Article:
Jiddu Krishnamurti (; 11 May 1895 – 17 February 1986) was a philosopher, speaker and writer. In his early life, he was groomed to be the new World Teacher, but later rejected this mantle and withdrew from the Theosophy organization behind it. His interests included psychological revolution, the nature of mind, meditation, inquiry, human relationships, and bringing about radical change in society. He stressed the need for a revolution in the psyche of every human being and emphasised that such revolution cannot be brought about by any external entity, be it religious, political, or social.
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To transform the world, we must begin with ourselves; and what is important in beginning with ourselves is the intention. The intention must be to understand ourselves, and not to leave it to others to transform themselves . . . This is our responsibility, yours and mine; because, however small may be the world we live in, . . . if we can bring about a radically different point of view in our daily existence, then perhaps we shall affect the world at large.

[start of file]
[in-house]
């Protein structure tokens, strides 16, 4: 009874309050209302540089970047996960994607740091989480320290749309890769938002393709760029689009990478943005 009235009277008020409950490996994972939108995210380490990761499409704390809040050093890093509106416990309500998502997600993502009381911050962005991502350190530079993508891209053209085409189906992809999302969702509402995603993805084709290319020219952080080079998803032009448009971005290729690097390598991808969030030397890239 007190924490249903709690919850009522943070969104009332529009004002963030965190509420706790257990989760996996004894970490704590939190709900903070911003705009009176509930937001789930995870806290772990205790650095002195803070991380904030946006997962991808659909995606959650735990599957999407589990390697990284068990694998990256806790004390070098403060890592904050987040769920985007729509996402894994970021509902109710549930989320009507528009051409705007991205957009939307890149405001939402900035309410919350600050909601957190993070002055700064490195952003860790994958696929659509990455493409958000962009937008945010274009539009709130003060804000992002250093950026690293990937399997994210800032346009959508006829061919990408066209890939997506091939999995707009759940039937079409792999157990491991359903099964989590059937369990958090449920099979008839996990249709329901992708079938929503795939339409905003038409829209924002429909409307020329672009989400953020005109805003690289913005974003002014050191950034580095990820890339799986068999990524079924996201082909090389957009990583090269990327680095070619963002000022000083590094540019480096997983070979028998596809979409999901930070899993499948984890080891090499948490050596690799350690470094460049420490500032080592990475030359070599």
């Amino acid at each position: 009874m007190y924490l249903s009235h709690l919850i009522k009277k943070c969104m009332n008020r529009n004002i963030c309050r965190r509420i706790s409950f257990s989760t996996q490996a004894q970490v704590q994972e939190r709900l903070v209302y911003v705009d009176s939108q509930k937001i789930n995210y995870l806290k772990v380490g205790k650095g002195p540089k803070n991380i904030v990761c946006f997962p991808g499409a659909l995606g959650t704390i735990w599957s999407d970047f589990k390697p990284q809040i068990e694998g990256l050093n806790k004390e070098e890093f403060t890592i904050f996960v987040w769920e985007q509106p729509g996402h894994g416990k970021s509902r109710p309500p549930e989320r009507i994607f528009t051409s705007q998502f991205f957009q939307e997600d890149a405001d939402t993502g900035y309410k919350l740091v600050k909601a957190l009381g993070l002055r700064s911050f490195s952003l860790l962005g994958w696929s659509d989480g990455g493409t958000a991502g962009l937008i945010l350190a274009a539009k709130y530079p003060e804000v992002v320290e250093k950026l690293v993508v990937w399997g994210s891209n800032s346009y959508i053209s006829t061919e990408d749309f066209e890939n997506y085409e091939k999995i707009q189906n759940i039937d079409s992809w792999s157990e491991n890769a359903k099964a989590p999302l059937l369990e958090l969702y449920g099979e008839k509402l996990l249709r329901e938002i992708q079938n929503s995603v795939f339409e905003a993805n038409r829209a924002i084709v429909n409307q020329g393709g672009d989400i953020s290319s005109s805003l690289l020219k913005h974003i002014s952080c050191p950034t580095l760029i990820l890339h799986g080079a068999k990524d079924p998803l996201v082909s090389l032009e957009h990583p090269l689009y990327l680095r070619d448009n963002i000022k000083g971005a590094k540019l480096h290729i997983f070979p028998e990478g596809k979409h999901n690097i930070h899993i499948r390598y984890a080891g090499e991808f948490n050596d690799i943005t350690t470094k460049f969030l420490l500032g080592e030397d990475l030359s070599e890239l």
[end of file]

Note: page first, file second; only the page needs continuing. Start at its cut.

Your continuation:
Ideals are a curse because they prevent you from thinking directly, simply and truly, when you are faced with facts. The ideal, the what should be, is an escape from what is. The what is is the fact that you are afraid—afraid of what your parents will say, of what people will think, afraid of society, afraid of disease, death; and if you face what is, look at it, go into it even though it brings you misery, and understand it, then you will find that your mind becomes extraordinarily simple, clear; and in that very clarity there is the cessation of fear.
Deep down, all of us are probably aware that some kind of mystical evolution is our true task. Yet we suppress the notion with considerable force because to admit it is to admit that most of our political gyrations, religious dogmas, social ambitions, and financial ploys are not merely counterproductive but trivial.